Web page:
3. Next, you'll add a MapView containing a Map control to the window and define a basemap layer.
  4. Add the following XAML inside the <Grid> element to define a new MapView control on the page:
    <esri:MapView x:Name="MyMapView">
       <esri:Map x:Name="MyMap">
  5. Add the following XAML inside the Map element to define an ArcGIS Online basemap layer to display in the map:
    <esri:ArcGISTiledMapServiceLayer ID="BaseMap" 

    Basemaps provide the context and a framework for working with information geographically. A basemap is used for locational reference and presents a framework on which to overlay your operational layers, perform tasks, and visualize geographic information. In the following steps, you'll overlay a feature layer with the basemap.


    In addition to the World imagery map, ArcGIS Online provides basemaps of streets, topographic data, historical maps, and many others. Visit Living Atlas of the World to browse some of the available basemaps. If you find a basemap you'd like to use in your app, you can copy the service URI from its description page.

Add a feature layer to provide operational data

Next, you'll add a FeatureLayer to serve as your operational layer. Operational layers are layers whose data is generally more dynamic and represents the focus of the work performed in the map, such as performing analysis or edits on features.

  1. Add the following XAML to define a FeatureLayer to display on top of the imagery basemap layer you defined earlier. Note that layers appearing first inside the Map contents display below layers that are defined later. The following XAML, therefore, is placed below the XAML that defines the basemap layer.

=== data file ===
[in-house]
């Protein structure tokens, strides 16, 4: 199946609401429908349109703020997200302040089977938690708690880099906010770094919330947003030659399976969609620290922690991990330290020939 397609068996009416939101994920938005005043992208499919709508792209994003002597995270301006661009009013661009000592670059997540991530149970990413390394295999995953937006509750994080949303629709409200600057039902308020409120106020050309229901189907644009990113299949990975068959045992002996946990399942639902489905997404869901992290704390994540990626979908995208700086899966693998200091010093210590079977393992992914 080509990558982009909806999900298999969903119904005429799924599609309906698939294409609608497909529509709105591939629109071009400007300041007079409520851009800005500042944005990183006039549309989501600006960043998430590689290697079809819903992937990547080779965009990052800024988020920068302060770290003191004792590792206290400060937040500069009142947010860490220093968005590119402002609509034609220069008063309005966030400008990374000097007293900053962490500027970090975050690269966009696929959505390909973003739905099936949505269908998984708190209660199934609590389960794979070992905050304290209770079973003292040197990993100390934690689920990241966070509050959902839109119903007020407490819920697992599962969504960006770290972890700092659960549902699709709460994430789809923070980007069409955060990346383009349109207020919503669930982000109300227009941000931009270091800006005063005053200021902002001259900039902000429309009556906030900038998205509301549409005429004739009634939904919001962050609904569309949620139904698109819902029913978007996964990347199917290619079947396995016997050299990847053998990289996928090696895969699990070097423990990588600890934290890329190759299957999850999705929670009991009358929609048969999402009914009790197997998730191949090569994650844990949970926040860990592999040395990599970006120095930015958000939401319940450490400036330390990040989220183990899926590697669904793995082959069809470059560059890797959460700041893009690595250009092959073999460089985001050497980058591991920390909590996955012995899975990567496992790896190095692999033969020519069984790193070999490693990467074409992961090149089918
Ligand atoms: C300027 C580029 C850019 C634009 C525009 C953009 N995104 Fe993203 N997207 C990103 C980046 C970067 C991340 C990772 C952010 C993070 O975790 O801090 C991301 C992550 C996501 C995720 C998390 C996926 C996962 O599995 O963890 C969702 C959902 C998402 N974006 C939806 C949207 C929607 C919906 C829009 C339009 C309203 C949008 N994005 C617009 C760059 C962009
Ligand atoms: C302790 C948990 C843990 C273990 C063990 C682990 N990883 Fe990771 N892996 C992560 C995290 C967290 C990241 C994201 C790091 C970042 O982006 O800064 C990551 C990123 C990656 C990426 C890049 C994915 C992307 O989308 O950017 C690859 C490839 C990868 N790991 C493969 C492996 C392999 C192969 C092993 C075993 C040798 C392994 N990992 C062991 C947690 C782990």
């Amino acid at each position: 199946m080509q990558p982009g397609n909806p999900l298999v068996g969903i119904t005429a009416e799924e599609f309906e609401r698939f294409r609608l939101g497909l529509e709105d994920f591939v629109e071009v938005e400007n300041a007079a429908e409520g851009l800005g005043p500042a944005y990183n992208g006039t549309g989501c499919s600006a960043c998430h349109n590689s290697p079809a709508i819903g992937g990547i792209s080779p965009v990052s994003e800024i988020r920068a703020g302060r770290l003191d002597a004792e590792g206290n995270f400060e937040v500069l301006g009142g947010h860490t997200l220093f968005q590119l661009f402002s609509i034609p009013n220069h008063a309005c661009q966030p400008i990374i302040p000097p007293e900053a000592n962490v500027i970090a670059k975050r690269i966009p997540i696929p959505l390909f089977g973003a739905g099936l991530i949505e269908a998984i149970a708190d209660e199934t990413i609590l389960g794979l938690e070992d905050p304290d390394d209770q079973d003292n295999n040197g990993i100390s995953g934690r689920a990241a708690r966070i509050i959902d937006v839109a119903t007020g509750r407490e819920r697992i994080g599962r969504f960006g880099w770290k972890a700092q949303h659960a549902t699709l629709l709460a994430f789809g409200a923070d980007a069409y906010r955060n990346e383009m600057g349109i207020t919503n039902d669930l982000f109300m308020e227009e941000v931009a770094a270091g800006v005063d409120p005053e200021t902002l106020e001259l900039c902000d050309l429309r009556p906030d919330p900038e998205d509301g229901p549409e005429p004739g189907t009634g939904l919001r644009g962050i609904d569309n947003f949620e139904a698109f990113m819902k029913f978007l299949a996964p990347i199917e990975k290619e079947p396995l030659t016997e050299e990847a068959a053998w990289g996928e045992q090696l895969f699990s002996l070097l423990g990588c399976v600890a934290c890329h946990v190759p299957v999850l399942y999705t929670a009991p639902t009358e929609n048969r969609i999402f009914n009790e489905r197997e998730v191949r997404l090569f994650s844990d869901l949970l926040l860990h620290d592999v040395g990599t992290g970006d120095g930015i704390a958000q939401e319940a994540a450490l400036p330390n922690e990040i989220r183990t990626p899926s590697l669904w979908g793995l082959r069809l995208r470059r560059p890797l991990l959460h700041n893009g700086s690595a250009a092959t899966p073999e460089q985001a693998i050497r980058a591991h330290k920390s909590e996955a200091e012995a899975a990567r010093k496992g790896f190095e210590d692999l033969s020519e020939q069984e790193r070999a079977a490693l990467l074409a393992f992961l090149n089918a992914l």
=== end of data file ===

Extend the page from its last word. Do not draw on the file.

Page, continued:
<esri:FeatureLayer ID="PoolPermits">    

    The FeatureLayer represents a single layer from an ArcGIS feature service. The ID property provides a unique identifier for the layer that can be used to refer to the layer programmatically. The FeatureTable defines the data source for the layer by specifying a ServiceFeatureTable and its ServiceUri property. The layer above will display parcels in Riverside, California. It has attributes to describe whether or not each parcel has a swimming pool and whether the proper permit has been obtained.

  2. Since the operational layer in your app is focused on a small area of the city of Riverside California, you'll define an initial extent for the map that centers on the area of interest.
  3. Add the following XAML inside your Map element:
        <esri:ViewpointExtent XMin="-13075816.40" 

    The values for the initial map extent were obtained by consulting the REST page for the pool permits layer (available through the ServiceUri property). This ensures that the map extent contains the full extent of the operational layer when the app is initially started.

  4. You are now ready to test your app.
  5. Click the Start button on the Standard toolbar (or DEBUG > Start Debugging) to start your app. A map similar to the following is displayed:

    App showing imagery and pool permits layer for Riverside, CA

    The map displays an imagery basemap overlaid with the swimming pool permits layer at the extent of the operational layer. The features in red are lots that have a pool but have not been issued a permit for one. To simplify the map display, you'll filter this layer to include only the parcels that are in violation and display them with a custom polygon symbol.

Filter features displayed in the feature layer

When working with a feature layer, you have the option of filtering the display of features in the layer based on an attribute expression. This allows you to customize the data source to fit your app by excluding irrelevant information.